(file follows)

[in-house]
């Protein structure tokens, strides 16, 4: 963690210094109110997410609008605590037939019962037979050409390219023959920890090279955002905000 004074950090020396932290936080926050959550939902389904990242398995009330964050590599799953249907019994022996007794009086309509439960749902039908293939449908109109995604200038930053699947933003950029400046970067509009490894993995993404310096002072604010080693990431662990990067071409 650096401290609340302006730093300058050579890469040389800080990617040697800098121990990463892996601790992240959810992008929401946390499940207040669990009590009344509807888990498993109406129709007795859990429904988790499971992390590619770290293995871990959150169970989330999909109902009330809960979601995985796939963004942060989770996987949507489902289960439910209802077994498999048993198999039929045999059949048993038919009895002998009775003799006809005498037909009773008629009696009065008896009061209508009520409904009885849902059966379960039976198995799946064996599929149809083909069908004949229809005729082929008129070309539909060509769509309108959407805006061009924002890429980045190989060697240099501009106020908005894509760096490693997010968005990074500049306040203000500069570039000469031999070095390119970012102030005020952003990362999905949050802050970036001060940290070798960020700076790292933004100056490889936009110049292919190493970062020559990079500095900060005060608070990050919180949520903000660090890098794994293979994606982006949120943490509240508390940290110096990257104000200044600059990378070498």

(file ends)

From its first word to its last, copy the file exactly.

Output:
[in-house]
């Protein structure tokens, strides 16, 4: 963690210094109110997410609008605590037939019962037979050409390219023959920890090279955002905000 004074950090020396932290936080926050959550939902389904990242398995009330964050590599799953249907019994022996007794009086309509439960749902039908293939449908109109995604200038930053699947933003950029400046970067509009490894993995993404310096002072604010080693990431662990990067071409 650096401290609340302006730093300058050579890469040389800080990617040697800098121990990463892996601790992240959810992008929401946390499940207040669990009590009344509807888990498993109406129709007795859990429904988790499971992390590619770290293995871990959150169970989330999909109902009330809960979601995985796939963004942060989770996987949507489902289960439910209802077994498999048993198999039929045999059949048993038919009895002998009775003799006809005498037909009773008629009696009065008896009061209508009520409904009885849902059966379960039976198995799946064996599929149809083909069908004949229809005729082929008129070309539909060509769509309108959407805006061009924002890429980045190989060697240099501009106020908005894509760096490693997010968005990074500049306040203000500069570039000469031999070095390119970012102030005020952003990362999905949050802050970036001060940290070798960020700076790292933004100056490889936009110049292919190493970062020559990079500095900060005060608070990050919180949520903000660090890098794994293979994606982006949120943490509240508390940290110096990257104000200044600059990378070498």